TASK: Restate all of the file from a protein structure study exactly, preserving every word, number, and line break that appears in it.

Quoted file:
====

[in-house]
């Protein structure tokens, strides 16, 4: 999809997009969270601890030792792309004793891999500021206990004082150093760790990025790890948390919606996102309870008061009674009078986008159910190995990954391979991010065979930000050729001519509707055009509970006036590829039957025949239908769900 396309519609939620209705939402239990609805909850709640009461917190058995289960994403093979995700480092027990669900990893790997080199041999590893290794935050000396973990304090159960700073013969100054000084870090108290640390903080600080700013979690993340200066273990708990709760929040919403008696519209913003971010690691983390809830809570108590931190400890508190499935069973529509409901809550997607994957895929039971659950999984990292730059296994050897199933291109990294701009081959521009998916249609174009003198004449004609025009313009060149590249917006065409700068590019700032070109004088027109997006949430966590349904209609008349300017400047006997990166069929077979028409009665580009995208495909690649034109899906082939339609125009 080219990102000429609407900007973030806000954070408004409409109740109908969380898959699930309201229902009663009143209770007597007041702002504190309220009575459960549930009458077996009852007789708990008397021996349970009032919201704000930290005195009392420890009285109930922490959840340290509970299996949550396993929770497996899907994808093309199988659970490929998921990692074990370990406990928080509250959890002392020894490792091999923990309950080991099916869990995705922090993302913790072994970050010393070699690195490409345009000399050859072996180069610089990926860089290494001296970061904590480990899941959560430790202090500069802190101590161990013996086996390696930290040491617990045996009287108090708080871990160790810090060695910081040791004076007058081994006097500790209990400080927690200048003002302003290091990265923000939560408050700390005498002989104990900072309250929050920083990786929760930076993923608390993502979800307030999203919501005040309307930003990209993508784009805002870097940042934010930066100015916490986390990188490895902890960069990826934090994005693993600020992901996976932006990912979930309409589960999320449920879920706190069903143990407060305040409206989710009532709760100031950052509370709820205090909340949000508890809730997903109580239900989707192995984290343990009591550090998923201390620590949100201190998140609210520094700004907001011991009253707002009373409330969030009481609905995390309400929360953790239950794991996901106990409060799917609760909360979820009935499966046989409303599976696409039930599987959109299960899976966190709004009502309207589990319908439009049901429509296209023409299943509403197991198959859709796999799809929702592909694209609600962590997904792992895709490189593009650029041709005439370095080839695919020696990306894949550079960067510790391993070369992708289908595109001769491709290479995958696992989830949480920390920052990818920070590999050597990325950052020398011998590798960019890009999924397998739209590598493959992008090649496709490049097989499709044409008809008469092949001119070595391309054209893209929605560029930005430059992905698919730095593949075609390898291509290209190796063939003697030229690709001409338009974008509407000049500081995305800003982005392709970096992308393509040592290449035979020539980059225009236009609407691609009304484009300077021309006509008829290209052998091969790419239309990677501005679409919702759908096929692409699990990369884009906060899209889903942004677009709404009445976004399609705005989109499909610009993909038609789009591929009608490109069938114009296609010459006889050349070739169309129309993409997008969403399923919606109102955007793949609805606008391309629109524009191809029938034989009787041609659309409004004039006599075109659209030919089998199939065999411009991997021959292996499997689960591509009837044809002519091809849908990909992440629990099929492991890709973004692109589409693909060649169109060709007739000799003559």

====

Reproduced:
[in-house]
């Protein structure tokens, strides 16, 4: 999809997009969270601890030792792309004793891999500021206990004082150093760790990025790890948390919606996102309870008061009674009078986008159910190995990954391979991010065979930000050729001519509707055009509970006036590829039957025949239908769900 396309519609939620209705939402239990609805909850709640009461917190058995289960994403093979995700480092027990669900990893790997080199041999590893290794935050000396973990304090159960700073013969100054000084870090108290640390903080600080700013979690993340200066273990708990709760929040919403008696519209913003971010690691983390809830809570108590931190400890508190499935069973529509409901809550997607994957895929039971659950999984990292730059296994050897199933291109990294701009081959521009998916249609174009003198004449004609025009313009060149590249917006065409700068590019700032070109004088027109997006949430966590349904209609008349300017400047006997990166069929077979028409009665580009995208495909690649034109899906082939339609125009 080219990102000429609407900007973030806000954070408004409409109740109908969380898959699930309201229902009663009143209770007597007041702002504190309220009575459960549930009458077996009852007789708990008397021996349970009032919201704000930290005195009392420890009285109930922490959840340290509970299996949550396993929770497996899907994808093309199988659970490929998921990692074990370990406990928080509250959890002392020894490792091999923990309950080991099916869990995705922090993302913790072994970050010393070699690195490409345009000399050859072996180069610089990926860089290494001296970061904590480990899941959560430790202090500069802190101590161990013996086996390696930290040491617990045996009287108090708080871990160790810090060695910081040791004076007058081994006097500790209990400080927690200048003002302003290091990265923000939560408050700390005498002989104990900072309250929050920083990786929760930076993923608390993502979800307030999203919501005040309307930003990209993508784009805002870097940042934010930066100015916490986390990188490895902890960069990826934090994005693993600020992901996976932006990912979930309409589960999320449920879920706190069903143990407060305040409206989710009532709760100031950052509370709820205090909340949000508890809730997903109580239900989707192995984290343990009591550090998923201390620590949100201190998140609210520094700004907001011991009253707002009373409330969030009481609905995390309400929360953790239950794991996901106990409060799917609760909360979820009935499966046989409303599976696409039930599987959109299960899976966190709004009502309207589990319908439009049901429509296209023409299943509403197991198959859709796999799809929702592909694209609600962590997904792992895709490189593009650029041709005439370095080839695919020696990306894949550079960067510790391993070369992708289908595109001769491709290479995958696992989830949480920390920052990818920070590999050597990325950052020398011998590798960019890009999924397998739209590598493959992008090649496709490049097989499709044409008809008469092949001119070595391309054209893209929605560029930005430059992905698919730095593949075609390898291509290209190796063939003697030229690709001409338009974008509407000049500081995305800003982005392709970096992308393509040592290449035979020539980059225009236009609407691609009304484009300077021309006509008829290209052998091969790419239309990677501005679409919702759908096929692409699990990369884009906060899209889903942004677009709404009445976004399609705005989109499909610009993909038609789009591929009608490109069938114009296609010459006889050349070739169309129309993409997008969403399923919606109102955007793949609805606008391309629109524009191809029938034989009787041609659309409004004039006599075109659209030919089998199939065999411009991997021959292996499997689960591509009837044809002519091809849908990909992440629990099929492991890709973004692109589409693909060649169109060709007739000799003559």